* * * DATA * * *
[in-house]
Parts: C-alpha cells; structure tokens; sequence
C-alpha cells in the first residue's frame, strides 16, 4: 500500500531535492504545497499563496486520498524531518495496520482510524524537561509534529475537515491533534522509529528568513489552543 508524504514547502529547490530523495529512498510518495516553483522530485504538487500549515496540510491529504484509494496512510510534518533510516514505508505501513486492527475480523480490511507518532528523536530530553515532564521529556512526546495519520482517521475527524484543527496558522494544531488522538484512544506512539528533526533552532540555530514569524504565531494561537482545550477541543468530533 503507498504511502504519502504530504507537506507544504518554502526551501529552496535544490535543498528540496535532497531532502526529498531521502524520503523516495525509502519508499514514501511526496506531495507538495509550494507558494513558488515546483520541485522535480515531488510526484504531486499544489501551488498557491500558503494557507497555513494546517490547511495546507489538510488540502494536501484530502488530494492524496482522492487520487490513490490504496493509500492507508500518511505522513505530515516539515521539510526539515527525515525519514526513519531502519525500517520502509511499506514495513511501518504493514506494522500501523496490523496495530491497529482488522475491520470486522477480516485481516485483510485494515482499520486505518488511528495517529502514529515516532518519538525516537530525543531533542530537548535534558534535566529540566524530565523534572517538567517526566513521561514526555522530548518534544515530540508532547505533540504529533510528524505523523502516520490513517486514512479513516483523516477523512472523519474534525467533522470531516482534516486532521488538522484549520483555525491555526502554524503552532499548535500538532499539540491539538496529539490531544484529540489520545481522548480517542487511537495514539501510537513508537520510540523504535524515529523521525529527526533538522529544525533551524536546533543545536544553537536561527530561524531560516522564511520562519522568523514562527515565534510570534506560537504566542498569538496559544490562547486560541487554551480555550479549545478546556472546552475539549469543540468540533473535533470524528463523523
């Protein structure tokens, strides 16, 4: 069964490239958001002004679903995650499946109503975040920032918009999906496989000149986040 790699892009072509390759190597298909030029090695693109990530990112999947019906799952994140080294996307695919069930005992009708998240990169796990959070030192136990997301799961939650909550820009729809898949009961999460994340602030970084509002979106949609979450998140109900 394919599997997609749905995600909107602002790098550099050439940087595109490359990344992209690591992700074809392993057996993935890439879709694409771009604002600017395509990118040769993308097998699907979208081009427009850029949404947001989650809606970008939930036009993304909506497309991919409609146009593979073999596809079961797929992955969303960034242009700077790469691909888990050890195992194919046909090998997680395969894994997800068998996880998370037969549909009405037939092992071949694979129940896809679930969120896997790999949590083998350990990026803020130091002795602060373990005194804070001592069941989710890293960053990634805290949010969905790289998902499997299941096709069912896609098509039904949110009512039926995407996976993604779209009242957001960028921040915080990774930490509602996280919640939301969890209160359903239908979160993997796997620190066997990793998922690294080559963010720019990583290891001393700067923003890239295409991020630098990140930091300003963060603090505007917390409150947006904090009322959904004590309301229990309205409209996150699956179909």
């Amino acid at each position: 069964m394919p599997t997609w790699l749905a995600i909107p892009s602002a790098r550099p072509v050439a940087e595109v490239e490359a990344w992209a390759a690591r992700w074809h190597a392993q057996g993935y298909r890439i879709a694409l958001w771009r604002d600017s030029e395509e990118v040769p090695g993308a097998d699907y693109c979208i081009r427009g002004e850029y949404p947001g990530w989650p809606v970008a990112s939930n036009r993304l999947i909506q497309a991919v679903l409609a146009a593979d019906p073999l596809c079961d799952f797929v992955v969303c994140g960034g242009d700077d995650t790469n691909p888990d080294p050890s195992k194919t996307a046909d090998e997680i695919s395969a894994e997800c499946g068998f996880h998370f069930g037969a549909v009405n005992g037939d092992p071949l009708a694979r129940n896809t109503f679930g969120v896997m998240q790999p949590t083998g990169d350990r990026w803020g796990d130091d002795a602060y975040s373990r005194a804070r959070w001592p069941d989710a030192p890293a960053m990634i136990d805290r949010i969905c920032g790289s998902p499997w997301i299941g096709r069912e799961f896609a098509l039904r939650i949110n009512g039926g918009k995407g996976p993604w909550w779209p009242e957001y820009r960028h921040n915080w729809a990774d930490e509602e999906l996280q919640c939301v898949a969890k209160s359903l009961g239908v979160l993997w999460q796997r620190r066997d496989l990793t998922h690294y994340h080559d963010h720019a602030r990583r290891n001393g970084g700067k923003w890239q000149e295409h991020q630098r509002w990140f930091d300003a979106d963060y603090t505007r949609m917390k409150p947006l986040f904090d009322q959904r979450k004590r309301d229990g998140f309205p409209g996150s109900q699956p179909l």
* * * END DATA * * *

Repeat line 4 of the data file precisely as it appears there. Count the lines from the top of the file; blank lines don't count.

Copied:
């Protein structure tokens, strides 16, 4: 069964490239958001002004679903995650499946109503975040920032918009999906496989000149986040 790699892009072509390759190597298909030029090695693109990530990112999947019906799952994140080294996307695919069930005992009708998240990169796990959070030192136990997301799961939650909550820009729809898949009961999460994340602030970084509002979106949609979450998140109900 394919599997997609749905995600909107602002790098550099050439940087595109490359990344992209690591992700074809392993057996993935890439879709694409771009604002600017395509990118040769993308097998699907979208081009427009850029949404947001989650809606970008939930036009993304909506497309991919409609146009593979073999596809079961797929992955969303960034242009700077790469691909888990050890195992194919046909090998997680395969894994997800068998996880998370037969549909009405037939092992071949694979129940896809679930969120896997790999949590083998350990990026803020130091002795602060373990005194804070001592069941989710890293960053990634805290949010969905790289998902499997299941096709069912896609098509039904949110009512039926995407996976993604779209009242957001960028921040915080990774930490509602996280919640939301969890209160359903239908979160993997796997620190066997990793998922690294080559963010720019990583290891001393700067923003890239295409991020630098990140930091300003963060603090505007917390409150947006904090009322959904004590309301229990309205409209996150699956179909």